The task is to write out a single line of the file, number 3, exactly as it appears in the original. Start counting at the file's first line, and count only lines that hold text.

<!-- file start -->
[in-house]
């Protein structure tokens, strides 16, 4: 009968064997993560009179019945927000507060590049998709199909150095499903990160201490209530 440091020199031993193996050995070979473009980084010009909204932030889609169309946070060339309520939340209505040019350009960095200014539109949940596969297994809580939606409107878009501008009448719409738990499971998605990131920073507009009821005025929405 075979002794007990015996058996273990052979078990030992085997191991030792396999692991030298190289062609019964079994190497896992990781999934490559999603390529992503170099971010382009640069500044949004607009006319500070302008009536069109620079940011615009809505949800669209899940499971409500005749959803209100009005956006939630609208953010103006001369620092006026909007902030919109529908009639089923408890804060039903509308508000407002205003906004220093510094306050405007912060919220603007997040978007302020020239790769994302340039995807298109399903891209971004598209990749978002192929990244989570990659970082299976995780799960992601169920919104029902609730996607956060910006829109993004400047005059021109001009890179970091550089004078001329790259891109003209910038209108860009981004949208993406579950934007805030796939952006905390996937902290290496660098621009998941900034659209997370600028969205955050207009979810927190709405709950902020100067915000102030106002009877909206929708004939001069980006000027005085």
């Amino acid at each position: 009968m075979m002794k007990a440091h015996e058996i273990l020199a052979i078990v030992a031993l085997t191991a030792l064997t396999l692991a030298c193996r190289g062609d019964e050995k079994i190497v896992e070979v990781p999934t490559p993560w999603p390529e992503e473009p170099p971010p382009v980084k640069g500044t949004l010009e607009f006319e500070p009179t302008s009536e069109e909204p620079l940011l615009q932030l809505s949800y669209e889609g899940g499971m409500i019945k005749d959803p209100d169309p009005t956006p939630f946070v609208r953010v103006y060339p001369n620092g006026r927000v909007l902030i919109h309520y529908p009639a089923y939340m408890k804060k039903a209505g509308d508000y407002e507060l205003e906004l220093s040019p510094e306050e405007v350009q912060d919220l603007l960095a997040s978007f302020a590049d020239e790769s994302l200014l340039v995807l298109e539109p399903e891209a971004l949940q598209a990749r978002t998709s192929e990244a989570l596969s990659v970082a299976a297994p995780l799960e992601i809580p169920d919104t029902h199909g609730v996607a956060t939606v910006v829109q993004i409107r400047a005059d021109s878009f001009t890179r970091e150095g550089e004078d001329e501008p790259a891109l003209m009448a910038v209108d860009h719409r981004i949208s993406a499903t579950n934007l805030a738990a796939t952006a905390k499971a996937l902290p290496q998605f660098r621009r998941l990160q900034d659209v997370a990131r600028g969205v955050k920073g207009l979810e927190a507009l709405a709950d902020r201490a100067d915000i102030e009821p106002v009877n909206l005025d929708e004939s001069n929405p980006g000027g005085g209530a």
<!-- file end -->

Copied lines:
């Amino acid at each position: 009968m075979m002794k007990a440091h015996e058996i273990l020199a052979i078990v030992a031993l085997t191991a030792l064997t396999l692991a030298c193996r190289g062609d019964e050995k079994i190497v896992e070979v990781p999934t490559p993560w999603p390529e992503e473009p170099p971010p382009v980084k640069g500044t949004l010009e607009f006319e500070p009179t302008s009536e069109e909204p620079l940011l615009q932030l809505s949800y669209e889609g899940g499971m409500i019945k005749d959803p209100d169309p009005t956006p939630f946070v609208r953010v103006y060339p001369n620092g006026r927000v909007l902030i919109h309520y529908p009639a089923y939340m408890k804060k039903a209505g509308d508000y407002e507060l205003e906004l220093s040019p510094e306050e405007v350009q912060d919220l603007l960095a997040s978007f302020a590049d020239e790769s994302l200014l340039v995807l298109e539109p399903e891209a971004l949940q598209a990749r978002t998709s192929e990244a989570l596969s990659v970082a299976a297994p995780l799960e992601i809580p169920d919104t029902h199909g609730v996607a956060t939606v910006v829109q993004i409107r400047a005059d021109s878009f001009t890179r970091e150095g550089e004078d001329e501008p790259a891109l003209m009448a910038v209108d860009h719409r981004i949208s993406a499903t579950n934007l805030a738990a796939t952006a905390k499971a996937l902290p290496q998605f660098r621009r998941l990160q900034d659209v997370a990131r600028g969205v955050k920073g207009l979810e927190a507009l709405a709950d902020r201490a100067d915000i102030e009821p106002v009877n909206l005025d929708e004939s001069n929405p980006g000027g005085g209530a």